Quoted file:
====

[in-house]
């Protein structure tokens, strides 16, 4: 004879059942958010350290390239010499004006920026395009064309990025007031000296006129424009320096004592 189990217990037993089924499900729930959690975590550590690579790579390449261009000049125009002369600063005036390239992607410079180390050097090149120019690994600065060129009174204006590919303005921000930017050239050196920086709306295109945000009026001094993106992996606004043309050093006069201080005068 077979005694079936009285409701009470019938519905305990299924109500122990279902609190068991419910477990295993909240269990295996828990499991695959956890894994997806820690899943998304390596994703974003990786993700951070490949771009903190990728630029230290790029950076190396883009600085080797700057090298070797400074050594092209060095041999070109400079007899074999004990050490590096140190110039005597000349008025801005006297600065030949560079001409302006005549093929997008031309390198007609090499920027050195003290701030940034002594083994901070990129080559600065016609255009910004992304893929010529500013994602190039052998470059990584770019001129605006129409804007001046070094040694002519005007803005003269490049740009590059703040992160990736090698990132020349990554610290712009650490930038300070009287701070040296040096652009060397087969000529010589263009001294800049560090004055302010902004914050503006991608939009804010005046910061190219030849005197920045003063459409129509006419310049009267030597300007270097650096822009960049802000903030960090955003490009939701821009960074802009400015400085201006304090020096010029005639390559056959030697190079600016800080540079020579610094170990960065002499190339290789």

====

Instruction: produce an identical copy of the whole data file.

[in-house]
């Protein structure tokens, strides 16, 4: 004879059942958010350290390239010499004006920026395009064309990025007031000296006129424009320096004592 189990217990037993089924499900729930959690975590550590690579790579390449261009000049125009002369600063005036390239992607410079180390050097090149120019690994600065060129009174204006590919303005921000930017050239050196920086709306295109945000009026001094993106992996606004043309050093006069201080005068 077979005694079936009285409701009470019938519905305990299924109500122990279902609190068991419910477990295993909240269990295996828990499991695959956890894994997806820690899943998304390596994703974003990786993700951070490949771009903190990728630029230290790029950076190396883009600085080797700057090298070797400074050594092209060095041999070109400079007899074999004990050490590096140190110039005597000349008025801005006297600065030949560079001409302006005549093929997008031309390198007609090499920027050195003290701030940034002594083994901070990129080559600065016609255009910004992304893929010529500013994602190039052998470059990584770019001129605006129409804007001046070094040694002519005007803005003269490049740009590059703040992160990736090698990132020349990554610290712009650490930038300070009287701070040296040096652009060397087969000529010589263009001294800049560090004055302010902004914050503006991608939009804010005046910061190219030849005197920045003063459409129509006419310049009267030597300007270097650096822009960049802000903030960090955003490009939701821009960074802009400015400085201006304090020096010029005639390559056959030697190079600016800080540079020579610094170990960065002499190339290789």